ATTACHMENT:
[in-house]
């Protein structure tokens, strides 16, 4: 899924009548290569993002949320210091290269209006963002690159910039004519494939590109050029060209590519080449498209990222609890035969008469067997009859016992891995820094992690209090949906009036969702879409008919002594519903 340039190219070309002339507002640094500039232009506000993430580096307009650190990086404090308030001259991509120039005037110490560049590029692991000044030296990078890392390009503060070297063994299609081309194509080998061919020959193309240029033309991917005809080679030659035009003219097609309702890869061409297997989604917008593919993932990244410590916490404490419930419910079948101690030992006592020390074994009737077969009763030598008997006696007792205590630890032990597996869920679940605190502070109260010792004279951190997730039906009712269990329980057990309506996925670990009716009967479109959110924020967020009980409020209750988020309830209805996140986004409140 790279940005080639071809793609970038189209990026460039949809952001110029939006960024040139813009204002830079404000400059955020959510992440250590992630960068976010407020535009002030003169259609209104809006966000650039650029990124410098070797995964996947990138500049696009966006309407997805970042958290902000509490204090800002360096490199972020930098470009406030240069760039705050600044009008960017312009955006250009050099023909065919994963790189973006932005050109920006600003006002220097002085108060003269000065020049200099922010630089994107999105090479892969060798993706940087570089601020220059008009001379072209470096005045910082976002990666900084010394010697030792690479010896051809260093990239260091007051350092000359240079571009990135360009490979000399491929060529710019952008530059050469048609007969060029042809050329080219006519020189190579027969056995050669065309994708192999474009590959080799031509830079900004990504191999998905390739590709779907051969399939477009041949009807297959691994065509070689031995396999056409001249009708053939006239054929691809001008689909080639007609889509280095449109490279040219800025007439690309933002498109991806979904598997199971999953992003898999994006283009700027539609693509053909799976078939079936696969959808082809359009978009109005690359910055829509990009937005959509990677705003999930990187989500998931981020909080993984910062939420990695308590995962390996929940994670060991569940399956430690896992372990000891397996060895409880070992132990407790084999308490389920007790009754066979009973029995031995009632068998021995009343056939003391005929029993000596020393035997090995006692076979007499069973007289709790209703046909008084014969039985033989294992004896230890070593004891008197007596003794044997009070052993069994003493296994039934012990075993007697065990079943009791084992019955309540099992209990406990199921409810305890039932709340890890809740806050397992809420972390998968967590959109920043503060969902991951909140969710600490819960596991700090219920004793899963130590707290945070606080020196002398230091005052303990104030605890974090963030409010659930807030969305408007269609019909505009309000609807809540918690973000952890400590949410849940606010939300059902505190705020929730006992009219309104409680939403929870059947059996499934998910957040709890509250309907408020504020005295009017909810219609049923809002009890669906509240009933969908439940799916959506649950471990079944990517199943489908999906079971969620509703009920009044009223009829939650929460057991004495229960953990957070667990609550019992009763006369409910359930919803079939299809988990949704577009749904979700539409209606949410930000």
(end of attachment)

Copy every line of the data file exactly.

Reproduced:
[in-house]
């Protein structure tokens, strides 16, 4: 899924009548290569993002949320210091290269209006963002690159910039004519494939590109050029060209590519080449498209990222609890035969008469067997009859016992891995820094992690209090949906009036969702879409008919002594519903 340039190219070309002339507002640094500039232009506000993430580096307009650190990086404090308030001259991509120039005037110490560049590029692991000044030296990078890392390009503060070297063994299609081309194509080998061919020959193309240029033309991917005809080679030659035009003219097609309702890869061409297997989604917008593919993932990244410590916490404490419930419910079948101690030992006592020390074994009737077969009763030598008997006696007792205590630890032990597996869920679940605190502070109260010792004279951190997730039906009712269990329980057990309506996925670990009716009967479109959110924020967020009980409020209750988020309830209805996140986004409140 790279940005080639071809793609970038189209990026460039949809952001110029939006960024040139813009204002830079404000400059955020959510992440250590992630960068976010407020535009002030003169259609209104809006966000650039650029990124410098070797995964996947990138500049696009966006309407997805970042958290902000509490204090800002360096490199972020930098470009406030240069760039705050600044009008960017312009955006250009050099023909065919994963790189973006932005050109920006600003006002220097002085108060003269000065020049200099922010630089994107999105090479892969060798993706940087570089601020220059008009001379072209470096005045910082976002990666900084010394010697030792690479010896051809260093990239260091007051350092000359240079571009990135360009490979000399491929060529710019952008530059050469048609007969060029042809050329080219006519020189190579027969056995050669065309994708192999474009590959080799031509830079900004990504191999998905390739590709779907051969399939477009041949009807297959691994065509070689031995396999056409001249009708053939006239054929691809001008689909080639007609889509280095449109490279040219800025007439690309933002498109991806979904598997199971999953992003898999994006283009700027539609693509053909799976078939079936696969959808082809359009978009109005690359910055829509990009937005959509990677705003999930990187989500998931981020909080993984910062939420990695308590995962390996929940994670060991569940399956430690896992372990000891397996060895409880070992132990407790084999308490389920007790009754066979009973029995031995009632068998021995009343056939003391005929029993000596020393035997090995006692076979007499069973007289709790209703046909008084014969039985033989294992004896230890070593004891008197007596003794044997009070052993069994003493296994039934012990075993007697065990079943009791084992019955309540099992209990406990199921409810305890039932709340890890809740806050397992809420972390998968967590959109920043503060969902991951909140969710600490819960596991700090219920004793899963130590707290945070606080020196002398230091005052303990104030605890974090963030409010659930807030969305408007269609019909505009309000609807809540918690973000952890400590949410849940606010939300059902505190705020929730006992009219309104409680939403929870059947059996499934998910957040709890509250309907408020504020005295009017909810219609049923809002009890669906509240009933969908439940799916959506649950471990079944990517199943489908999906079971969620509703009920009044009223009829939650929460057991004495229960953990957070667990609550019992009763006369409910359930919803079939299809988990949704577009749904979700539409209606949410930000």